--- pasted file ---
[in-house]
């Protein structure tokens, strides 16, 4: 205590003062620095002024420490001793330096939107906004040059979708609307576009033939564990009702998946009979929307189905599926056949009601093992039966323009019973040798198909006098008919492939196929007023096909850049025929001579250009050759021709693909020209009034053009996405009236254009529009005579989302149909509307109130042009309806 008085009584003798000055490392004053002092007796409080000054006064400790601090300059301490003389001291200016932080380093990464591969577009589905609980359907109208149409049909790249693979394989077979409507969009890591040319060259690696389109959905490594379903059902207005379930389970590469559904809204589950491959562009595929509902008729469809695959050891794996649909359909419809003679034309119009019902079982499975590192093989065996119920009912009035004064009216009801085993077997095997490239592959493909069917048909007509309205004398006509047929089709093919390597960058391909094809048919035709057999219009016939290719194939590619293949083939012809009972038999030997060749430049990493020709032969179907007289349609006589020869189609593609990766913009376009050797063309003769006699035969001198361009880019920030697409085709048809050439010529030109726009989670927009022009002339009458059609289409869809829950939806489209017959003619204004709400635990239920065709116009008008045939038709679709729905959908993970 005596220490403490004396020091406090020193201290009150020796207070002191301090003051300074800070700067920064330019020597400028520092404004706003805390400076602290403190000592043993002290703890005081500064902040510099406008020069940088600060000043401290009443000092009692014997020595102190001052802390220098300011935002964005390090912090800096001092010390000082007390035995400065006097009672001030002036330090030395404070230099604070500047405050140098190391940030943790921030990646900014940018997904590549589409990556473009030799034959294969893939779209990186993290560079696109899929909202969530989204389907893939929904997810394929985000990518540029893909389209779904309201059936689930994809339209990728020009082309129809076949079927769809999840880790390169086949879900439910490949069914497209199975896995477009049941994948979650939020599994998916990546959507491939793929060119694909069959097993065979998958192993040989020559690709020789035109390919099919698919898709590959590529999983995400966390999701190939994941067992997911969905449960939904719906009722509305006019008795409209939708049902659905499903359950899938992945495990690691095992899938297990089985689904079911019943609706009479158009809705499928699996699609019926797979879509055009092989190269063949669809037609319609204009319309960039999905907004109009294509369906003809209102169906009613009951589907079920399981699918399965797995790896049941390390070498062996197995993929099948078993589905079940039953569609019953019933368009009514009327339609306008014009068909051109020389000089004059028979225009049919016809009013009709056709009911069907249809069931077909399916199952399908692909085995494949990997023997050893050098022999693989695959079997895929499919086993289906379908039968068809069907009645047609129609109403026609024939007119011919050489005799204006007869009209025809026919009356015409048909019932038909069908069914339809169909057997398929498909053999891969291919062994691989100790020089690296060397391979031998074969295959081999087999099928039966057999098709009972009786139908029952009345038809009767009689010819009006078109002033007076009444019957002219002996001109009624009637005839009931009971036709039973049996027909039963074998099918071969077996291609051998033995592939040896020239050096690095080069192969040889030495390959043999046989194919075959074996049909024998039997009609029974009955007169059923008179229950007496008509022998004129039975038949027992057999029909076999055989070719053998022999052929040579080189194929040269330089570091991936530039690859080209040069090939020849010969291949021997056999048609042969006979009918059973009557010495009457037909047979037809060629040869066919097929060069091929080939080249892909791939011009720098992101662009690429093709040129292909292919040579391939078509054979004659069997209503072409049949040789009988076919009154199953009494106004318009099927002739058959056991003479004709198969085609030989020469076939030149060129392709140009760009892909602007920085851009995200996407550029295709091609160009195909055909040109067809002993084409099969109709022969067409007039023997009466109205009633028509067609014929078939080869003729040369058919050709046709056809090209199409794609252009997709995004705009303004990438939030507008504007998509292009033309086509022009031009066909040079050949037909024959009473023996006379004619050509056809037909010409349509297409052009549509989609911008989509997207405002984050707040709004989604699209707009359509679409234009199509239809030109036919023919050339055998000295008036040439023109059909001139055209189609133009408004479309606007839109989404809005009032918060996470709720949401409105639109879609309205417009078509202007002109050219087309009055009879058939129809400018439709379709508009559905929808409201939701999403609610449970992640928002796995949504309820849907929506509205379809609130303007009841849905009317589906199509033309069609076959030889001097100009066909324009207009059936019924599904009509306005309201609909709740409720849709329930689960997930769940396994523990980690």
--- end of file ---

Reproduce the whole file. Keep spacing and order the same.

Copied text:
[in-house]
């Protein structure tokens, strides 16, 4: 205590003062620095002024420490001793330096939107906004040059979708609307576009033939564990009702998946009979929307189905599926056949009601093992039966323009019973040798198909006098008919492939196929007023096909850049025929001579250009050759021709693909020209009034053009996405009236254009529009005579989302149909509307109130042009309806 008085009584003798000055490392004053002092007796409080000054006064400790601090300059301490003389001291200016932080380093990464591969577009589905609980359907109208149409049909790249693979394989077979409507969009890591040319060259690696389109959905490594379903059902207005379930389970590469559904809204589950491959562009595929509902008729469809695959050891794996649909359909419809003679034309119009019902079982499975590192093989065996119920009912009035004064009216009801085993077997095997490239592959493909069917048909007509309205004398006509047929089709093919390597960058391909094809048919035709057999219009016939290719194939590619293949083939012809009972038999030997060749430049990493020709032969179907007289349609006589020869189609593609990766913009376009050797063309003769006699035969001198361009880019920030697409085709048809050439010529030109726009989670927009022009002339009458059609289409869809829950939806489209017959003619204004709400635990239920065709116009008008045939038709679709729905959908993970 005596220490403490004396020091406090020193201290009150020796207070002191301090003051300074800070700067920064330019020597400028520092404004706003805390400076602290403190000592043993002290703890005081500064902040510099406008020069940088600060000043401290009443000092009692014997020595102190001052802390220098300011935002964005390090912090800096001092010390000082007390035995400065006097009672001030002036330090030395404070230099604070500047405050140098190391940030943790921030990646900014940018997904590549589409990556473009030799034959294969893939779209990186993290560079696109899929909202969530989204389907893939929904997810394929985000990518540029893909389209779904309201059936689930994809339209990728020009082309129809076949079927769809999840880790390169086949879900439910490949069914497209199975896995477009049941994948979650939020599994998916990546959507491939793929060119694909069959097993065979998958192993040989020559690709020789035109390919099919698919898709590959590529999983995400966390999701190939994941067992997911969905449960939904719906009722509305006019008795409209939708049902659905499903359950899938992945495990690691095992899938297990089985689904079911019943609706009479158009809705499928699996699609019926797979879509055009092989190269063949669809037609319609204009319309960039999905907004109009294509369906003809209102169906009613009951589907079920399981699918399965797995790896049941390390070498062996197995993929099948078993589905079940039953569609019953019933368009009514009327339609306008014009068909051109020389000089004059028979225009049919016809009013009709056709009911069907249809069931077909399916199952399908692909085995494949990997023997050893050098022999693989695959079997895929499919086993289906379908039968068809069907009645047609129609109403026609024939007119011919050489005799204006007869009209025809026919009356015409048909019932038909069908069914339809169909057997398929498909053999891969291919062994691989100790020089690296060397391979031998074969295959081999087999099928039966057999098709009972009786139908029952009345038809009767009689010819009006078109002033007076009444019957002219002996001109009624009637005839009931009971036709039973049996027909039963074998099918071969077996291609051998033995592939040896020239050096690095080069192969040889030495390959043999046989194919075959074996049909024998039997009609029974009955007169059923008179229950007496008509022998004129039975038949027992057999029909076999055989070719053998022999052929040579080189194929040269330089570091991936530039690859080209040069090939020849010969291949021997056999048609042969006979009918059973009557010495009457037909047979037809060629040869066919097929060069091929080939080249892909791939011009720098992101662009690429093709040129292909292919040579391939078509054979004659069997209503072409049949040789009988076919009154199953009494106004318009099927002739058959056991003479004709198969085609030989020469076939030149060129392709140009760009892909602007920085851009995200996407550029295709091609160009195909055909040109067809002993084409099969109709022969067409007039023997009466109205009633028509067609014929078939080869003729040369058919050709046709056809090209199409794609252009997709995004705009303004990438939030507008504007998509292009033309086509022009031009066909040079050949037909024959009473023996006379004619050509056809037909010409349509297409052009549509989609911008989509997207405002984050707040709004989604699209707009359509679409234009199509239809030109036919023919050339055998000295008036040439023109059909001139055209189609133009408004479309606007839109989404809005009032918060996470709720949401409105639109879609309205417009078509202007002109050219087309009055009879058939129809400018439709379709508009559905929808409201939701999403609610449970992640928002796995949504309820849907929506509205379809609130303007009841849905009317589906199509033309069609076959030889001097100009066909324009207009059936019924599904009509306005309201609909709740409720849709329930689960997930769940396994523990980690």